Cultivating monsters: the problem of leader idolatry
Christian television provides a revealing window into the church. Of course it has its fair share of charlatans, men (usually) offering a 70-fold blessing in return for your 'seed' gift, and promises of 'miracle money' for those who purchase 'miraculous spring water.' It also features an eclectic mix of other programming – from documentaries on Israel and the End Times, to long-running Christian drama serial 7th Street Theatre, which would surely be a cult classic if I wasn't its only fan. But it seems to me (from extensive and slightly compulsive research) that the majority of airtime on Christian TV channels is made up of 'ministry' broadcasts by large churches. Men standing on platforms, preaching to large crowds. And as I say, it's all very revealing.
The point and popularity of these broadcasts is understandable: they provide spiritual input from trained and trusted Bible teachers; they're well produced and often communicate some brilliant truth. They also communicate something else though: the dangerously high esteem in which these leaders are held by their followers.
For a start, the crowds are always adoring. From all the whooping, cheering and vigorous nodding as they speak, you'd think they were making some sort of perpetual Best Man's speech. Their word is taken as gospel; and while of course we should trust our leaders, we shouldn't get lazy about processing what they say. Then in the commercial breaks, we learn something else; almost all of these leaders are also accomplished authors, churning out a steady stream of self-help books. Some of them sing and release albums too; I haven't come across one who claims he can dance, but it's surely only a matter of a time.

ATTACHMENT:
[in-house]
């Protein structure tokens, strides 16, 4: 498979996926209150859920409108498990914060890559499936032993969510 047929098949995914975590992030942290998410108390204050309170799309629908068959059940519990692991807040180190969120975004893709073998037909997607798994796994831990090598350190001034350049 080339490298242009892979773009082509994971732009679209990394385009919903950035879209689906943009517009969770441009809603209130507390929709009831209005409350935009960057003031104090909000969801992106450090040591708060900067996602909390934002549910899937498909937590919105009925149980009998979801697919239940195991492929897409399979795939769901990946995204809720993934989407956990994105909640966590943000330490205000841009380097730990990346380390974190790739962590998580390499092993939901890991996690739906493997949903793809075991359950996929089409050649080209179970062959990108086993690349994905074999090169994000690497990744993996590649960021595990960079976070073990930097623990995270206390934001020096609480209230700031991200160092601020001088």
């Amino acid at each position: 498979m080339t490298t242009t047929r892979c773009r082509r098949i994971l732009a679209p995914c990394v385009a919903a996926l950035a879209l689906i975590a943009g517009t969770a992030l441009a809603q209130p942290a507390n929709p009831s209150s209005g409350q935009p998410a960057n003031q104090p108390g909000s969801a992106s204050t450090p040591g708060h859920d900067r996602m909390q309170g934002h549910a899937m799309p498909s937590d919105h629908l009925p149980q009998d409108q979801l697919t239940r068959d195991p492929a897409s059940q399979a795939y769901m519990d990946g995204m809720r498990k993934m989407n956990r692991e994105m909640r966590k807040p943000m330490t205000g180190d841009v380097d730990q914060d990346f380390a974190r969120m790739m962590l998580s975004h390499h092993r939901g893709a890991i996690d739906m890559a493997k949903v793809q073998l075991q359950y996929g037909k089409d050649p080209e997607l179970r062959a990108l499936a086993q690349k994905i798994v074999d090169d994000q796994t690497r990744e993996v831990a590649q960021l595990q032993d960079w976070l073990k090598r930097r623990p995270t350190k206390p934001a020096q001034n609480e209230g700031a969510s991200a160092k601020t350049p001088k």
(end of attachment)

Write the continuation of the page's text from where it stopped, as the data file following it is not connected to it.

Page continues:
There's more: these leaders are also regular speakers on the global conference circuit. One might imagine they're paid for doing so; one might also assume from anecdotal evidence that they don't travel in economy, but that's not the point. In doing so, they create even more content for Christian television, which broadcasts it complete with fundraising asks for both the ministry and the media, and the wheel turns again.
All of which might feel a bit grisly and unpleasant when put so starkly, but is it really a problem? A different view would argue that all these things are simply by-products of success; that if a leader grows a church to 20,000 people, he's going to attract media coverage, book deals and conference invites. So while my own perspective is not quite that generous, I don't want to focus on the big Christian leaders themselves, but their followers. Us.
We're cultivating monsters
Popular leaders only become so because of the people who attend their churches, buy their books and pay to hear them at conferences. If their egos swell (and from 15 years in Christian media I can safely report that they do), then we share some of the responsibility. Yes, James and Paul both dish out warnings to those who would wish to act as elders, to watch their conduct, but when Jesus addresses the subject of leaders, he takes the same warning to everyone.
In Matthew 23:8 Jesus says "but you are not to be called 'Rabbi', for you have one Teacher, and you are all brothers." And two verses later he restates the point: "Nor are you to be called instructors, for you have one Instructor, the Messiah." In other words, the church shouldn't elevate individuals into a place of lofty esteem, where they begin to act as a proxy or High Priest between the people and their God. Is Jesus suggesting that there shouldn't be any leaders in the church? Paul and the rest of the early church certainly don't seem to interpret him that way. But he is making a profound and provocative statement about the danger of idolising leaders.